No doubt you have heard of the benefits of Self Managed Superannuation Funds (SMSF), and most of you think that it all sounds to good to be true and you can't wait to be in control of your own superannuation! Well before you make this life altering decision you need to STOP, breathe and know what you are in for, as they are not for everyone.
Nobody likes to think about it, but it’s inevitable - one day you will leave your business. You may decide to sell up, retire or may have to leave due to health reasons. That day needs to be planned for. A succession, or exit plan outlines who will take over your business when you leave.
A succession plan is a strategy which determines the best way for you to exit your business while ensuring it continues.
Most people don't take backups seriously until they lose precious data and all the hours that went into it. Computers are vital to all businesses these days and if you are depending on this technology to work everyday with minimal downtime then backups are a must.
There are a number of systems and devices which you should consider backing up. There are your servers, phone system (if it's internet based), internet modems, camera settings, workstations, printers, etc. Every device that you can configure in an administration panel has cost you time to set up. You can backup anything.
Negative gearing is something we love to talk about when it comes to properties. It is a buzz phrase thrown around at get togethers causing all to nod as if they have uncovered the holly grail. But many don't really understand the concept.
Basically, negative gearing is where you borrow to buy a property, the amount of rent you receive from the property in a year is less than the amount required to pay the loan and all other associated costs like rates, insurance and maintenance. When tax time comes around you can offset any loss on owning the property against other income to reduce your overall tax bill.
At this time of year the catch cry of many business owners is: 'I need to spend money to save on tax'.
This kind of thinking is inherently flawed:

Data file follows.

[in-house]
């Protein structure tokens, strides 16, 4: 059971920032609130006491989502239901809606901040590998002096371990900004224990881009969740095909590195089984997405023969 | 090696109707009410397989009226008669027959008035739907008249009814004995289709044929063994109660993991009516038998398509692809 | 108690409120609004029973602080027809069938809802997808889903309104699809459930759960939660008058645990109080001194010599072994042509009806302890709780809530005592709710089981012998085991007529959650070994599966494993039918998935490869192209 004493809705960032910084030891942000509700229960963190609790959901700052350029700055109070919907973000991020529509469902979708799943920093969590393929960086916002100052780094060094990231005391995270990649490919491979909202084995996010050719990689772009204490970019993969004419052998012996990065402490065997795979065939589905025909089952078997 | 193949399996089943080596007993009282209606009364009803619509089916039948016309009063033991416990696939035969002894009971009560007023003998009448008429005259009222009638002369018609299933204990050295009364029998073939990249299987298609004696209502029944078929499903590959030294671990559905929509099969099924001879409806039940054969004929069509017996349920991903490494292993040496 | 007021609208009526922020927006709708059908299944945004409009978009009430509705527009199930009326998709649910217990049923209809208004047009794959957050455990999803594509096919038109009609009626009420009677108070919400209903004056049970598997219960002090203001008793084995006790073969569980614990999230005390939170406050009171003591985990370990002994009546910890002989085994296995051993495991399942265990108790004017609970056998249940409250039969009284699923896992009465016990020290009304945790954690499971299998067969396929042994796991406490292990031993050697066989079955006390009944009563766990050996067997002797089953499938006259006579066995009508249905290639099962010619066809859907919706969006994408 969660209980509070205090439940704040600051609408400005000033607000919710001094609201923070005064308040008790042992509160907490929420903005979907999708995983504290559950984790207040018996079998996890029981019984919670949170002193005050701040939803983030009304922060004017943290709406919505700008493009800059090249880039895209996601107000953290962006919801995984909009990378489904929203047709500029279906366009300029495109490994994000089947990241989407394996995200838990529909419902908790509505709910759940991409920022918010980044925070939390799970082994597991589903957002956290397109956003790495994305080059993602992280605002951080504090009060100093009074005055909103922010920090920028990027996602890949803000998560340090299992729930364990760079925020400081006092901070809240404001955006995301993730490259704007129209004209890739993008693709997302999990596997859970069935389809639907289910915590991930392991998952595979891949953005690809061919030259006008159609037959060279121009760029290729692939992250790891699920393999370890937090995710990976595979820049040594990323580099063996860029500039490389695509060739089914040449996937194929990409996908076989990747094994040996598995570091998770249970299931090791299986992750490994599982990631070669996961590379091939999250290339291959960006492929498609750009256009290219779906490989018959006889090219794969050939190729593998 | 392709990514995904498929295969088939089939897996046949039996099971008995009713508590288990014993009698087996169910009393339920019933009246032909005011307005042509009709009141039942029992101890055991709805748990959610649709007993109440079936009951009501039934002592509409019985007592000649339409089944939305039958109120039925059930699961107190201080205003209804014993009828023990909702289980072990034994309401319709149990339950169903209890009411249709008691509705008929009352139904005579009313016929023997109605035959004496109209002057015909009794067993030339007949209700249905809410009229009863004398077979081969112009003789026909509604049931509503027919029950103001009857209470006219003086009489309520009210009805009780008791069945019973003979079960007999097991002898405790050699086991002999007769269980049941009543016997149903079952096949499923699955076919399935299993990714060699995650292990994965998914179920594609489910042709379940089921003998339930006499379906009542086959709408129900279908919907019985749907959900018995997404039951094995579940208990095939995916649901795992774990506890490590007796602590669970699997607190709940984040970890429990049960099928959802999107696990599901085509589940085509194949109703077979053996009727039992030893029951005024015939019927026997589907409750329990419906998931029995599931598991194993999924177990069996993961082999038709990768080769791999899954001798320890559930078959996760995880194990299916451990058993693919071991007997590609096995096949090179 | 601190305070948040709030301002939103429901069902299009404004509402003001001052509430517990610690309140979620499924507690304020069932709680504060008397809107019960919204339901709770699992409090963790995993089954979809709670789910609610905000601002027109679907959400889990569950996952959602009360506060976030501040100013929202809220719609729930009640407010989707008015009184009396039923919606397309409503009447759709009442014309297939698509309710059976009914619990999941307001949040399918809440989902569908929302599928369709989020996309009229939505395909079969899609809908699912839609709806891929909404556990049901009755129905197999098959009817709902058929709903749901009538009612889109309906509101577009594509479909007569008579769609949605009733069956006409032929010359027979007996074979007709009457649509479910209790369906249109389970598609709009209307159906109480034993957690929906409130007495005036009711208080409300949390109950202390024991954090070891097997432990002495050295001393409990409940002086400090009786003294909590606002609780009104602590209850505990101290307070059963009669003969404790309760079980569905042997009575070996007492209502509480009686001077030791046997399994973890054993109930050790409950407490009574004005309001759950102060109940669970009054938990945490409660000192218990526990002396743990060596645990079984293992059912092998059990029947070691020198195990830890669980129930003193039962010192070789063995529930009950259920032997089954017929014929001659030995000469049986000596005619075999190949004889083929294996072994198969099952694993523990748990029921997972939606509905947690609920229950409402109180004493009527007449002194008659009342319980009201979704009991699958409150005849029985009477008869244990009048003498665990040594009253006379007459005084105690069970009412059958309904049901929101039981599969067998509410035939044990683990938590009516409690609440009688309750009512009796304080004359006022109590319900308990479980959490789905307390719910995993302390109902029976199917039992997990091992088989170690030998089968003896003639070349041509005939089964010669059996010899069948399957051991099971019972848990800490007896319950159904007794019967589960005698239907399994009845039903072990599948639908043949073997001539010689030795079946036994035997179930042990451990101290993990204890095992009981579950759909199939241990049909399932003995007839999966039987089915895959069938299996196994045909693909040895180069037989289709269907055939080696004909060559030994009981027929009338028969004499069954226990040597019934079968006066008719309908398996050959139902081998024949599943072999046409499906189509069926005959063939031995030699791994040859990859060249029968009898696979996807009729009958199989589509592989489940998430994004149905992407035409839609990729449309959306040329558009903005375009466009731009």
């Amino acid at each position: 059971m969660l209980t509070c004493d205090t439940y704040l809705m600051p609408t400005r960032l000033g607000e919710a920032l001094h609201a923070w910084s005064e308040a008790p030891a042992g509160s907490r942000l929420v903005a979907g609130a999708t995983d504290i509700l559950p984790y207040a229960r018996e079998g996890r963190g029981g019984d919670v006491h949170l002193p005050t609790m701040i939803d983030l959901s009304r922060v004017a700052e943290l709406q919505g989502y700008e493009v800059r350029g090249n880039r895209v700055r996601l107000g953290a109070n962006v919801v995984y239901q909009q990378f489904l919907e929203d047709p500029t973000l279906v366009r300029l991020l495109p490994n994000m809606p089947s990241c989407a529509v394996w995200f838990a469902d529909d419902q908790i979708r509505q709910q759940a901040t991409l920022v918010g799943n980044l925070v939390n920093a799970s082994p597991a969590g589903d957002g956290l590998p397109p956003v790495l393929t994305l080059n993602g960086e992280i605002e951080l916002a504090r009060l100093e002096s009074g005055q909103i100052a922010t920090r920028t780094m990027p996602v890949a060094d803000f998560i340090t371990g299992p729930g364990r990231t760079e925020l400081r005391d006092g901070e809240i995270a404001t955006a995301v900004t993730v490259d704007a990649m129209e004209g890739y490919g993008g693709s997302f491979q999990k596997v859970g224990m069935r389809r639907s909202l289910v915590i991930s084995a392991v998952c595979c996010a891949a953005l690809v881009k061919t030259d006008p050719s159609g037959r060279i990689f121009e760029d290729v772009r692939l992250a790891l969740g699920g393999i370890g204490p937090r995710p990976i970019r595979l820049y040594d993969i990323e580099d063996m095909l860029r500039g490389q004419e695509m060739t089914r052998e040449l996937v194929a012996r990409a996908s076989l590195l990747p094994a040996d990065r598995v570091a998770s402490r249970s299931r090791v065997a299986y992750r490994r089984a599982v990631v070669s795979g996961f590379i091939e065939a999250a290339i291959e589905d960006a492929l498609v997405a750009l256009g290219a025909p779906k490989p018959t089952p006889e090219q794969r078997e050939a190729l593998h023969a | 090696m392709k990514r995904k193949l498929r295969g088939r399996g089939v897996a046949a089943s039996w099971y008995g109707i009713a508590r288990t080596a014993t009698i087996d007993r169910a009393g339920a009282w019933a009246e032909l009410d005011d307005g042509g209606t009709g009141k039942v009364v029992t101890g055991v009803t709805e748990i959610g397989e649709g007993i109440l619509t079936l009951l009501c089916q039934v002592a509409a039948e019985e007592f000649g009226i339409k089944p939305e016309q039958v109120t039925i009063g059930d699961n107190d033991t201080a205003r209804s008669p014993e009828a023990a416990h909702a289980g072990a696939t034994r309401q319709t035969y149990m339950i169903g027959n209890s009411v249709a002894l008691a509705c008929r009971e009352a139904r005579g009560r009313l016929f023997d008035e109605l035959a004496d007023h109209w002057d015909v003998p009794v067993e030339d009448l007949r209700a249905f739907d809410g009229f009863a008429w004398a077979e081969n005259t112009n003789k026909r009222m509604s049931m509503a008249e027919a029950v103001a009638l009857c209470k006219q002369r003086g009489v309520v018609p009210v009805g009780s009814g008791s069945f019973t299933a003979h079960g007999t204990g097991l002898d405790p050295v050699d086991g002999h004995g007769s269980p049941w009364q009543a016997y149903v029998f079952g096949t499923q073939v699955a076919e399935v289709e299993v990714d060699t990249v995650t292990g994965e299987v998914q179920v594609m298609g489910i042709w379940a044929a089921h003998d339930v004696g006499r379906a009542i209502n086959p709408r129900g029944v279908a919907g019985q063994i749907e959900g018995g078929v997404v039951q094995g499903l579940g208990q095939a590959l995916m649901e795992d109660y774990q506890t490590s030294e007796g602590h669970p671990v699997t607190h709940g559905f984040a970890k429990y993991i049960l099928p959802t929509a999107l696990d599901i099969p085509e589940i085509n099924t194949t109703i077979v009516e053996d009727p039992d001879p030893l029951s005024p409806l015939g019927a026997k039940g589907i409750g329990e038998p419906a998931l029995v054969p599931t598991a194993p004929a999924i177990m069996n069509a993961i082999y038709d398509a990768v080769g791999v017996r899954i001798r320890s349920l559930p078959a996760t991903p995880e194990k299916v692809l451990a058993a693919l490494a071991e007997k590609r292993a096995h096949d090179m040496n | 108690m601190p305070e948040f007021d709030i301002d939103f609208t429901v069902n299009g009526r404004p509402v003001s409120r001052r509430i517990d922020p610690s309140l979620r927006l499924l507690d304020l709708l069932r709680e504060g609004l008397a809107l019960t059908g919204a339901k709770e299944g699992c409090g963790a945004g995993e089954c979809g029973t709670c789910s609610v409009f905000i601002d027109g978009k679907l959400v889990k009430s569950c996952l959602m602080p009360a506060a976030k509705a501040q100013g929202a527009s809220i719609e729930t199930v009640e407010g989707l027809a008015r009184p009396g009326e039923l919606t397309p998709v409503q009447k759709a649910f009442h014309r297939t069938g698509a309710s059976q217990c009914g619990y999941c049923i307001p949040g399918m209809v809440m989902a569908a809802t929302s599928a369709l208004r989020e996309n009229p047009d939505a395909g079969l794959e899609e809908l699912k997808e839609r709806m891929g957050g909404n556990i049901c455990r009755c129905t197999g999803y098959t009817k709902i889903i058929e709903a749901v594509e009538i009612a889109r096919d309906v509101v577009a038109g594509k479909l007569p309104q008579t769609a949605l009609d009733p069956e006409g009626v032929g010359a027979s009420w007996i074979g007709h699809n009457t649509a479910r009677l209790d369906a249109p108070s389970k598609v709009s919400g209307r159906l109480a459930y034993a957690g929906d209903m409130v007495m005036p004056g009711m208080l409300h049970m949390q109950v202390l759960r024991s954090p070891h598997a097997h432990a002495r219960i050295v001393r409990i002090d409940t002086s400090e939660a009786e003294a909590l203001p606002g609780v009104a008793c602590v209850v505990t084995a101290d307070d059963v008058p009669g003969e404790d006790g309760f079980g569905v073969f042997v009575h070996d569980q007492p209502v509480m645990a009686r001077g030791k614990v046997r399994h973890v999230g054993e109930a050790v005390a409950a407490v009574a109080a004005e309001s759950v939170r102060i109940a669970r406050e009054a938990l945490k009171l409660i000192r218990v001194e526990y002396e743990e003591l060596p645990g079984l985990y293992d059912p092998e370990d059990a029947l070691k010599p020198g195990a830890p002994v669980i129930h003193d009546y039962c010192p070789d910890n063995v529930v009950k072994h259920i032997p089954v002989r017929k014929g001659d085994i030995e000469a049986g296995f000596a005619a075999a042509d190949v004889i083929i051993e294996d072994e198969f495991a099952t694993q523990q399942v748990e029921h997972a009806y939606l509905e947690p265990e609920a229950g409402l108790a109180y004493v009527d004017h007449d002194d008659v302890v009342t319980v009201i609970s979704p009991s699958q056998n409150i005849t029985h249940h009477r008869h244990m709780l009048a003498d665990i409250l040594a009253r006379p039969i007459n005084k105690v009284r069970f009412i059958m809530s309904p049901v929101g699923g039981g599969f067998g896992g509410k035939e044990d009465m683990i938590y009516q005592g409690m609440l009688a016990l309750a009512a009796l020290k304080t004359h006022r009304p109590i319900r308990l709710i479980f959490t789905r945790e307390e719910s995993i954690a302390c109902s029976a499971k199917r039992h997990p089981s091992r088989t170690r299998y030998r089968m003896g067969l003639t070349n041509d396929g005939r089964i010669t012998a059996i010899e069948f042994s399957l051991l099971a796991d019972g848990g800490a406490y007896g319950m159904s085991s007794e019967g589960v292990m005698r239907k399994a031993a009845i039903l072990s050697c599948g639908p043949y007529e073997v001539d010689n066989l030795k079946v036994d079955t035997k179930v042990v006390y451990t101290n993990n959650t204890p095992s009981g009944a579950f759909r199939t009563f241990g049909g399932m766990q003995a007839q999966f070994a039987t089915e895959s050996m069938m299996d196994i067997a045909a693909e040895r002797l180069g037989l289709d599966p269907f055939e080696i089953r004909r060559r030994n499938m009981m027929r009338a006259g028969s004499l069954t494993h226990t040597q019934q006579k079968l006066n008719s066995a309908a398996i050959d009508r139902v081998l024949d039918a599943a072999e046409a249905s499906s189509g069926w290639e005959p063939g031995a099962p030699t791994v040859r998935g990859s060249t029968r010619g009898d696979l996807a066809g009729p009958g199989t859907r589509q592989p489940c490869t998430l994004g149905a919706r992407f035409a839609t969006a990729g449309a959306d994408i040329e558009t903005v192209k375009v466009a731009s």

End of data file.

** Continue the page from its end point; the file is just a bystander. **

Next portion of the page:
- Firstly you have to spend the money, which can cause all sorts of cash flow problems.
- Secondly every dollar you spend you will only realise a saving of say 30% being the company rate of tax.
- Thirdly reducing your profit to not pay tax will ultimately stunt the growth of your business.
In business any investment you make has to yield a return. You invest in equipment to increase productivity, you factor the rate of return before you purchase it, you maintain it so that it will keep giving you the desired return. The same rules apply to your investment in your people.
Employees are the biggest investment your business will have. It takes time and money to train and develop their skills. You don't want them to leave because they are not being nurtured in the right direction.
Very often the difference between Profit and Cash Flow can make or break a business.
To define in simple terms, profit is what is left of revenue once expenses are paid. Many believe this is what should be in the bank... if only! More usually the profit may be used to invest in new equipment, pay loans and help expand the business. And let's not forget the “T” word, yes you also have to pay taxes out of profits. And then after all that, the owners, with any luck, will get their slither or hopefully a chunk of the pie.
You've done the groundwork.. you know why you want to start your own business and planned how you are going to achieve it. The check list is complete, business plan... check. Finance in order.. check. Marketing strategy... check. Business name... check?? Then the questions begin...
Do I need to register the business name, and how? Will I operate through a company? Will the company name be my business name? What about GST?
Legal obligations and registrations are the mundane part amongst the excitement of starting a business, but they are fundamental to your success.